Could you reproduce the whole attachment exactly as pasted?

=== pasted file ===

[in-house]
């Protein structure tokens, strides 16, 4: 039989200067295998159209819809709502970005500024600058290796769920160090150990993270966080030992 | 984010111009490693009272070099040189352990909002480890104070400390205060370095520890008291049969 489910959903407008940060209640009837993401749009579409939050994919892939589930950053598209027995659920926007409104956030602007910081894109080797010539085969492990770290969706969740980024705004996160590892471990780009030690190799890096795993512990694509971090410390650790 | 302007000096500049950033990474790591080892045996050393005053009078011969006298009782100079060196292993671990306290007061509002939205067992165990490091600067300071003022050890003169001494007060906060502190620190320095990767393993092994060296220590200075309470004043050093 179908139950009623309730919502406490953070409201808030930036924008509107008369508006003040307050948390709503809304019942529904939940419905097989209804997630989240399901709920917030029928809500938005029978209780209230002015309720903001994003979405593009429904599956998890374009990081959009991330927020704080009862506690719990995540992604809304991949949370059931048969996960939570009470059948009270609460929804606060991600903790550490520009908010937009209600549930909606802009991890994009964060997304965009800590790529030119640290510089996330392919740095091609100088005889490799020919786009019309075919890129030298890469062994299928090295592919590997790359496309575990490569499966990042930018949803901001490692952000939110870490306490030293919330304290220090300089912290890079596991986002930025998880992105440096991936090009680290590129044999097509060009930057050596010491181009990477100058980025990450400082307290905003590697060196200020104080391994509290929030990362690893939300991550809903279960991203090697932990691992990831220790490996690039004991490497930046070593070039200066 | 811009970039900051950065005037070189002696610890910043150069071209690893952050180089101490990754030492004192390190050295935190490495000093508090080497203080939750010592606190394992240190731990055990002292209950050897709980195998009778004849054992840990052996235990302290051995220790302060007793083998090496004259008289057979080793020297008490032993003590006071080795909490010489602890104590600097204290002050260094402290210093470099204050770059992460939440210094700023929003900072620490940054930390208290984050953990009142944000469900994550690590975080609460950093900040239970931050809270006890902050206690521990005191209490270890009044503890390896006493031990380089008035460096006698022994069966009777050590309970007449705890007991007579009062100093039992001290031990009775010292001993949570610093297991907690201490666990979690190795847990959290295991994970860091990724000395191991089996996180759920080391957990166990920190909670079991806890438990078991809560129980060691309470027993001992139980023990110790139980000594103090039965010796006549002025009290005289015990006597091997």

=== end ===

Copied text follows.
[in-house]
């Protein structure tokens, strides 16, 4: 039989200067295998159209819809709502970005500024600058290796769920160090150990993270966080030992 | 984010111009490693009272070099040189352990909002480890104070400390205060370095520890008291049969 489910959903407008940060209640009837993401749009579409939050994919892939589930950053598209027995659920926007409104956030602007910081894109080797010539085969492990770290969706969740980024705004996160590892471990780009030690190799890096795993512990694509971090410390650790 | 302007000096500049950033990474790591080892045996050393005053009078011969006298009782100079060196292993671990306290007061509002939205067992165990490091600067300071003022050890003169001494007060906060502190620190320095990767393993092994060296220590200075309470004043050093 179908139950009623309730919502406490953070409201808030930036924008509107008369508006003040307050948390709503809304019942529904939940419905097989209804997630989240399901709920917030029928809500938005029978209780209230002015309720903001994003979405593009429904599956998890374009990081959009991330927020704080009862506690719990995540992604809304991949949370059931048969996960939570009470059948009270609460929804606060991600903790550490520009908010937009209600549930909606802009991890994009964060997304965009800590790529030119640290510089996330392919740095091609100088005889490799020919786009019309075919890129030298890469062994299928090295592919590997790359496309575990490569499966990042930018949803901001490692952000939110870490306490030293919330304290220090300089912290890079596991986002930025998880992105440096991936090009680290590129044999097509060009930057050596010491181009990477100058980025990450400082307290905003590697060196200020104080391994509290929030990362690893939300991550809903279960991203090697932990691992990831220790490996690039004991490497930046070593070039200066 | 811009970039900051950065005037070189002696610890910043150069071209690893952050180089101490990754030492004192390190050295935190490495000093508090080497203080939750010592606190394992240190731990055990002292209950050897709980195998009778004849054992840990052996235990302290051995220790302060007793083998090496004259008289057979080793020297008490032993003590006071080795909490010489602890104590600097204290002050260094402290210093470099204050770059992460939440210094700023929003900072620490940054930390208290984050953990009142944000469900994550690590975080609460950093900040239970931050809270006890902050206690521990005191209490270890009044503890390896006493031990380089008035460096006698022994069966009777050590309970007449705890007991007579009062100093039992001290031990009775010292001993949570610093297991907690201490666990979690190795847990959290295991994970860091990724000395191991089996996180759920080391957990166990920190909670079991806890438990078991809560129980060691309470027993001992139980023990110790139980000594103090039965010796006549002025009290005289015990006597091997």